The Daily Feed, We Green DC

Whither Global Warming?

Photo courtesy of
‘SnOMG #2′
courtesy of ‘[F]oxymoron’

Today, Time took on a question that might be on many people’s minds. Where is global warming, anyway?

The issue is still out there, but “global warming” doesn’t tell the whole picture. While worldwide temperature averages are rising, “global climate change” and “weather weirding” more accurately describe what will happen.

The global part is spot on. Temperature rises affect air and sea currents throughout the world. They also affect the amount of moisture the air can hold; warmer air locks in more, bringing heavier precipitation.

And if the temperature hovers around freezing, as the Time article explains, here in DC we could get more snow.

Sound complex? It is. That’s why scientists the world over are studying changes in the climate, which is a long-term thing, and another point that confuses folks about the term “global warming.”

As the article so aptly states, “Weather is what will happen next weekend; climate is what will happen over the next decades and centuries.” Kudos to Time for shedding some light.

The Daily Feed

Twitter Contest: Nissan Leaf Tour

nissanleaftour_la1

The Nissan Leaf Tour is coming to DC next week so Nissan can show off their new, all-electric, zero-emission* car to one of the most traffic-choked regions in the country during the DC Auto Show. To celebrate, they’ve given us an eco-auto prize pack to give away via Twitter. You can win:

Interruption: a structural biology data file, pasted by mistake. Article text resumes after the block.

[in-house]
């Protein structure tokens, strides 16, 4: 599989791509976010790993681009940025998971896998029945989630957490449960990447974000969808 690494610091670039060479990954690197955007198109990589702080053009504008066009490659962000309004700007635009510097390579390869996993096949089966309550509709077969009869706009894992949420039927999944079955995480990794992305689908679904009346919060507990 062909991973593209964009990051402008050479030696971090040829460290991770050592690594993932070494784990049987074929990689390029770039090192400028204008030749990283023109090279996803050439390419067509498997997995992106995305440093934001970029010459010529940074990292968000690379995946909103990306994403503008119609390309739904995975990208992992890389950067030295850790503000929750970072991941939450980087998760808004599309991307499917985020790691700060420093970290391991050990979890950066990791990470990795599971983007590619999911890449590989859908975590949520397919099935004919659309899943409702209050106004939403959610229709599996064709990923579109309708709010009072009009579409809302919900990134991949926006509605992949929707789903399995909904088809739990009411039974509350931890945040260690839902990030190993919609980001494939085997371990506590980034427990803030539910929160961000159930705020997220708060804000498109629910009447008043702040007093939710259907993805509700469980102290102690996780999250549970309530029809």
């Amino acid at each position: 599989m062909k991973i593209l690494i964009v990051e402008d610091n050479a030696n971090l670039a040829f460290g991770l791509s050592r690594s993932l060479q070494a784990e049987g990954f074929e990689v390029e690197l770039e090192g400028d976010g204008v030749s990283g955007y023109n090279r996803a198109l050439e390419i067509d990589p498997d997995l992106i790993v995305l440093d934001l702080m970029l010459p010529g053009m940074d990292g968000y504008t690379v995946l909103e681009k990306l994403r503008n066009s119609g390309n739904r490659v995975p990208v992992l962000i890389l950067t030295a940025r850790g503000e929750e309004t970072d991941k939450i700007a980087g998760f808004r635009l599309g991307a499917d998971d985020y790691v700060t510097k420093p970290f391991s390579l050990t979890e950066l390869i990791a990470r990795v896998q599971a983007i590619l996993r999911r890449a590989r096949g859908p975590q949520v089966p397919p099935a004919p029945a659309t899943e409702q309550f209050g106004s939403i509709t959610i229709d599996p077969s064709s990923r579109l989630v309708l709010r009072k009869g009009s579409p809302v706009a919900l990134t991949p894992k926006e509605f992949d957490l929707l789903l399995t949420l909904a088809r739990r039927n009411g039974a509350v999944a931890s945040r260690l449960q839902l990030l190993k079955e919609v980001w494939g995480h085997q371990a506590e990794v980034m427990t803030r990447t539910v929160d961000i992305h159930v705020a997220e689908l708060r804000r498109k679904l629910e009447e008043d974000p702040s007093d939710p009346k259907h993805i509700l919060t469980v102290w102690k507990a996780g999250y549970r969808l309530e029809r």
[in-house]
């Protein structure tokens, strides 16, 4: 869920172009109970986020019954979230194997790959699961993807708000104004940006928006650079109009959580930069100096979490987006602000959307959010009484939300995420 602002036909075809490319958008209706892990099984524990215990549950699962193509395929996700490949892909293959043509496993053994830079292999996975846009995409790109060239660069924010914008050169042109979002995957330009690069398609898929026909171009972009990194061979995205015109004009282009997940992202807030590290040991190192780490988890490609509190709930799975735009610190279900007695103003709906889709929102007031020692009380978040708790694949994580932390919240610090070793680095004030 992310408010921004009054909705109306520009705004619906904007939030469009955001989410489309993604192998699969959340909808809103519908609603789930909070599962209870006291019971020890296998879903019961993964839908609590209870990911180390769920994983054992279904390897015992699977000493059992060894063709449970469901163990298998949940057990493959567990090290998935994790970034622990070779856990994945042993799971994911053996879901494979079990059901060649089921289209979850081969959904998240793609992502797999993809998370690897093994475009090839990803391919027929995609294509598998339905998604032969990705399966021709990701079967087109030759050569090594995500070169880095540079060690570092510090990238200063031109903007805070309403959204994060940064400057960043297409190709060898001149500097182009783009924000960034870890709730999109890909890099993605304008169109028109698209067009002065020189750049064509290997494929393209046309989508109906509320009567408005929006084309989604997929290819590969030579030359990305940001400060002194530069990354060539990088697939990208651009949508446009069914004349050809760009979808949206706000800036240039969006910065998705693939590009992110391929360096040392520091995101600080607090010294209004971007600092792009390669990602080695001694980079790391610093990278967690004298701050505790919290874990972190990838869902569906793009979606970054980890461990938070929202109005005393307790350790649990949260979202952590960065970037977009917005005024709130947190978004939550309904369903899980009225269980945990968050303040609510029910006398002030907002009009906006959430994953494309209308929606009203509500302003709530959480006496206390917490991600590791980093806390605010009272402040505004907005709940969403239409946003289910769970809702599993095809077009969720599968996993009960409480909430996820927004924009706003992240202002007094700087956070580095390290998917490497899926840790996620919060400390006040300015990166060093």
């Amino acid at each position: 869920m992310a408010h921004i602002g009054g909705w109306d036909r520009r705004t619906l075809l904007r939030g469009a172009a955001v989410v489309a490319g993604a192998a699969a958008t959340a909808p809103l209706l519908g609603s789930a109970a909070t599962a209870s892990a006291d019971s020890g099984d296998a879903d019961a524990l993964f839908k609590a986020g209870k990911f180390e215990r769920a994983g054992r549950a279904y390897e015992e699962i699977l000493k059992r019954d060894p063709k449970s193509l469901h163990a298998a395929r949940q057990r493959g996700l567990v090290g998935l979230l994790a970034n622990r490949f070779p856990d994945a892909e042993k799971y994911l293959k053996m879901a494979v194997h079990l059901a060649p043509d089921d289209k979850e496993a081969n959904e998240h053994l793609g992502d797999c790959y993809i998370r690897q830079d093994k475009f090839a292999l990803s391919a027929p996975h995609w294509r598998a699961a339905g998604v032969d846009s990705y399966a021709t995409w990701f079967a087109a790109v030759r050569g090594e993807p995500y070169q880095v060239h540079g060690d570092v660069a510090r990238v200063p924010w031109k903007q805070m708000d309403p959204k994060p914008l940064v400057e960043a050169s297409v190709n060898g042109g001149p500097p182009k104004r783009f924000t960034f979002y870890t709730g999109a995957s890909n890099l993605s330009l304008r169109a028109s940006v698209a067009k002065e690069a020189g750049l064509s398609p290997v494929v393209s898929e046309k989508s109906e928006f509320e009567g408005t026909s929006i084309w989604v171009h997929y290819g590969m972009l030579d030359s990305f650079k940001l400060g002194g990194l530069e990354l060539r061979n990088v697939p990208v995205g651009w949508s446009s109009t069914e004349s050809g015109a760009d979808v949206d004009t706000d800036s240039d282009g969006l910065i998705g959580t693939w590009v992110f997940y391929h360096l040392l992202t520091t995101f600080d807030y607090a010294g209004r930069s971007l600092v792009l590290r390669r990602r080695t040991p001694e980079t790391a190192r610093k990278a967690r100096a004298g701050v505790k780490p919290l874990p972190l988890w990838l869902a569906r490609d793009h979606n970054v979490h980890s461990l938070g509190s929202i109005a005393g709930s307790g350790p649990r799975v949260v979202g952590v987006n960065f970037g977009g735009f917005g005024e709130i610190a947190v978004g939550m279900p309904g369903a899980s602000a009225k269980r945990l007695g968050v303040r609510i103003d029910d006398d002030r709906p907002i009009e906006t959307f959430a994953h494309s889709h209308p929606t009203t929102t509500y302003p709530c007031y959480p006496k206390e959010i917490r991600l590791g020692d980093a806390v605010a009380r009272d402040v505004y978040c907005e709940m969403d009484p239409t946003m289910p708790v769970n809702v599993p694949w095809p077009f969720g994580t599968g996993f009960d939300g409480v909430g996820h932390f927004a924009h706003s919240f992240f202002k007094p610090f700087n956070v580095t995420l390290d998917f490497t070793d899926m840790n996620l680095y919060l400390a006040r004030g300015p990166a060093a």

1 – Nissan Leaf tour t-shirt
1 – $150 TerraPass.com gift certificate
1 – Eco Touch car cleaning kit ($49.99 value)

Here’s how to enter:

You have to follow We Love DC on Twitter (so we can DM you for details on shipping your prize).  Then tweet something that mentions @welovedc, @nissanevs, and the #leaftour hashtag.

The winner will be chosen on January 25th.

*Zero-emission, unless the power plant the electricity comes from is coal-based, which most of them around here are.

The Daily Feed, We Green DC

Stay Warm, Save Dough with Free Green Classes

Photo courtesy of
‘Happy and Warm’
courtesy of ‘maxedaperture’

Did someone say “free”?

That’s right — this week, Greater Goods is holding two free classes on how to save money and stay warm, while being green.

On Thursday at 7 p.m., a Green Incentives class will tell you all about alternative energy sources and saving money through tax credits, rebates, and other incentives.

On Saturday at 11 a.m., at the Seal the Deal – Weatherproofing Your Home course, you can learn how to make your place warmer through inexpensive, easy-to-do project such as caulking, weatherstripping, and adding window films and insulation.

Love those? Come back the same time the following Saturday to learn how to clear the air and make a healthier home. And stay happy and warm.

Farm Fresh, Food and Drink, We Green DC

Farm Fresh: AGAINN

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Here’s another feature where WeLoveDC authors Donna (greenie) and Katie (foodie) have paired up to tell you about local area restaurants that take on the challenge of being green. Donna explains the restaurant’s environmentally friendly efforts and Katie tells you if the food tastes any good. It’s a rough life, but someone has to do it, right?

Donna: I don’t want to go overboard about how much I liked AGAINN, but let’s just say that three days after my first visit, I dragged a friend from out of town over there to try AGAINN again. The restaurant’s said to be a modern twist on traditional British Isles pub cuisine, but that makes me think of greasy fish ‘n’ chips, not the savory ham and apple cider pie steaming under a delicate puff pastry crust that I had for dinner.